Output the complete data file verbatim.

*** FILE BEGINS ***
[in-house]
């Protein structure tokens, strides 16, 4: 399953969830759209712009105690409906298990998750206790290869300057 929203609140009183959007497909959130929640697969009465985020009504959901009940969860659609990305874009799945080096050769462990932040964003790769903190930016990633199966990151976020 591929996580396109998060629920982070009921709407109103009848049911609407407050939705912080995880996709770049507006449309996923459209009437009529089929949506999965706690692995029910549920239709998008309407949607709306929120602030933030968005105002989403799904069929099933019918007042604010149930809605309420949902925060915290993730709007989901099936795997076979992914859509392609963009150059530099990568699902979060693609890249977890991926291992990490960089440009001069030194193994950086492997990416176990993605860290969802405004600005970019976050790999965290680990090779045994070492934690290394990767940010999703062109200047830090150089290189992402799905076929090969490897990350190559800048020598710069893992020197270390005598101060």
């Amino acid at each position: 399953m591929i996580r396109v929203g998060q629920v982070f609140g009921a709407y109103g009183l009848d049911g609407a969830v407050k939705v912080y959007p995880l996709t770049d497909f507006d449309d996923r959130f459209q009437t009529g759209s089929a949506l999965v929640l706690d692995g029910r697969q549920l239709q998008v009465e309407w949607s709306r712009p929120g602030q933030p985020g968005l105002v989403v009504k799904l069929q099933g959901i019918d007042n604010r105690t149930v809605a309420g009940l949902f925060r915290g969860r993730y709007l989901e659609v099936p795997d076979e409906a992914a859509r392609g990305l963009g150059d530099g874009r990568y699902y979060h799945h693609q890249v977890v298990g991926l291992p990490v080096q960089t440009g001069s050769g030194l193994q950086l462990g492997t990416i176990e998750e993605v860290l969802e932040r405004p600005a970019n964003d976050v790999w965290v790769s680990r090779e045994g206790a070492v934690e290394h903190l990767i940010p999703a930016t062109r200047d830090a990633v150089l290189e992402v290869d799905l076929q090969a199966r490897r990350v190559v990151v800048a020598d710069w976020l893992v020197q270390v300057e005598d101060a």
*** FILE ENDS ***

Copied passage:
[in-house]
């Protein structure tokens, strides 16, 4: 399953969830759209712009105690409906298990998750206790290869300057 929203609140009183959007497909959130929640697969009465985020009504959901009940969860659609990305874009799945080096050769462990932040964003790769903190930016990633199966990151976020 591929996580396109998060629920982070009921709407109103009848049911609407407050939705912080995880996709770049507006449309996923459209009437009529089929949506999965706690692995029910549920239709998008309407949607709306929120602030933030968005105002989403799904069929099933019918007042604010149930809605309420949902925060915290993730709007989901099936795997076979992914859509392609963009150059530099990568699902979060693609890249977890991926291992990490960089440009001069030194193994950086492997990416176990993605860290969802405004600005970019976050790999965290680990090779045994070492934690290394990767940010999703062109200047830090150089290189992402799905076929090969490897990350190559800048020598710069893992020197270390005598101060």
């Amino acid at each position: 399953m591929i996580r396109v929203g998060q629920v982070f609140g009921a709407y109103g009183l009848d049911g609407a969830v407050k939705v912080y959007p995880l996709t770049d497909f507006d449309d996923r959130f459209q009437t009529g759209s089929a949506l999965v929640l706690d692995g029910r697969q549920l239709q998008v009465e309407w949607s709306r712009p929120g602030q933030p985020g968005l105002v989403v009504k799904l069929q099933g959901i019918d007042n604010r105690t149930v809605a309420g009940l949902f925060r915290g969860r993730y709007l989901e659609v099936p795997d076979e409906a992914a859509r392609g990305l963009g150059d530099g874009r990568y699902y979060h799945h693609q890249v977890v298990g991926l291992p990490v080096q960089t440009g001069s050769g030194l193994q950086l462990g492997t990416i176990e998750e993605v860290l969802e932040r405004p600005a970019n964003d976050v790999w965290v790769s680990r090779e045994g206790a070492v934690e290394h903190l990767i940010p999703a930016t062109r200047d830090a990633v150089l290189e992402v290869d799905l076929q090969a199966r490897r990350v190559v990151v800048a020598d710069w976020l893992v020197q270390v300057e005598d101060a």